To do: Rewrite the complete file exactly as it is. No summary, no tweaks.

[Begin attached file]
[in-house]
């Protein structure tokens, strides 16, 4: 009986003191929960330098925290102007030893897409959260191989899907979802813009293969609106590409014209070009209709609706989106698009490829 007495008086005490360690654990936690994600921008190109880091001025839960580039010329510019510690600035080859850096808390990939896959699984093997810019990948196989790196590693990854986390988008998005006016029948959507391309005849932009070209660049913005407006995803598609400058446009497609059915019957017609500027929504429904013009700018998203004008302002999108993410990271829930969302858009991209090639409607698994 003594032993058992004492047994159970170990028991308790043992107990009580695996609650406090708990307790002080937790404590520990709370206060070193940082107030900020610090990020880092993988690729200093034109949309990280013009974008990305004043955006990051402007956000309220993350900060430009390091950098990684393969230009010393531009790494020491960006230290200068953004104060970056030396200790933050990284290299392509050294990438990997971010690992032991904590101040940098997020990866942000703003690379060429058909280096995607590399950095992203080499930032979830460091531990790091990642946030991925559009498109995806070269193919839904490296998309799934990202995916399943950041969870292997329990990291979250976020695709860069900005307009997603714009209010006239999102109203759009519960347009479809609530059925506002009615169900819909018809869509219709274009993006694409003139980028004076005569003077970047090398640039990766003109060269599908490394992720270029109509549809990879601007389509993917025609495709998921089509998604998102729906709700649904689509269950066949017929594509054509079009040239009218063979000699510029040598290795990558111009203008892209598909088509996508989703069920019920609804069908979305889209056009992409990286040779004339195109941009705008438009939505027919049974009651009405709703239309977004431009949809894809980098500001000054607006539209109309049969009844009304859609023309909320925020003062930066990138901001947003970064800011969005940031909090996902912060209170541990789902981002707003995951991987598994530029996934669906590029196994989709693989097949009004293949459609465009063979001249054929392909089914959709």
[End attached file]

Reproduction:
[in-house]
């Protein structure tokens, strides 16, 4: 009986003191929960330098925290102007030893897409959260191989899907979802813009293969609106590409014209070009209709609706989106698009490829 007495008086005490360690654990936690994600921008190109880091001025839960580039010329510019510690600035080859850096808390990939896959699984093997810019990948196989790196590693990854986390988008998005006016029948959507391309005849932009070209660049913005407006995803598609400058446009497609059915019957017609500027929504429904013009700018998203004008302002999108993410990271829930969302858009991209090639409607698994 003594032993058992004492047994159970170990028991308790043992107990009580695996609650406090708990307790002080937790404590520990709370206060070193940082107030900020610090990020880092993988690729200093034109949309990280013009974008990305004043955006990051402007956000309220993350900060430009390091950098990684393969230009010393531009790494020491960006230290200068953004104060970056030396200790933050990284290299392509050294990438990997971010690992032991904590101040940098997020990866942000703003690379060429058909280096995607590399950095992203080499930032979830460091531990790091990642946030991925559009498109995806070269193919839904490296998309799934990202995916399943950041969870292997329990990291979250976020695709860069900005307009997603714009209010006239999102109203759009519960347009479809609530059925506002009615169900819909018809869509219709274009993006694409003139980028004076005569003077970047090398640039990766003109060269599908490394992720270029109509549809990879601007389509993917025609495709998921089509998604998102729906709700649904689509269950066949017929594509054509079009040239009218063979000699510029040598290795990558111009203008892209598909088509996508989703069920019920609804069908979305889209056009992409990286040779004339195109941009705008438009939505027919049974009651009405709703239309977004431009949809894809980098500001000054607006539209109309049969009844009304859609023309909320925020003062930066990138901001947003970064800011969005940031909090996902912060209170541990789902981002707003995951991987598994530029996934669906590029196994989709693989097949009004293949459609465009063979001249054929392909089914959709």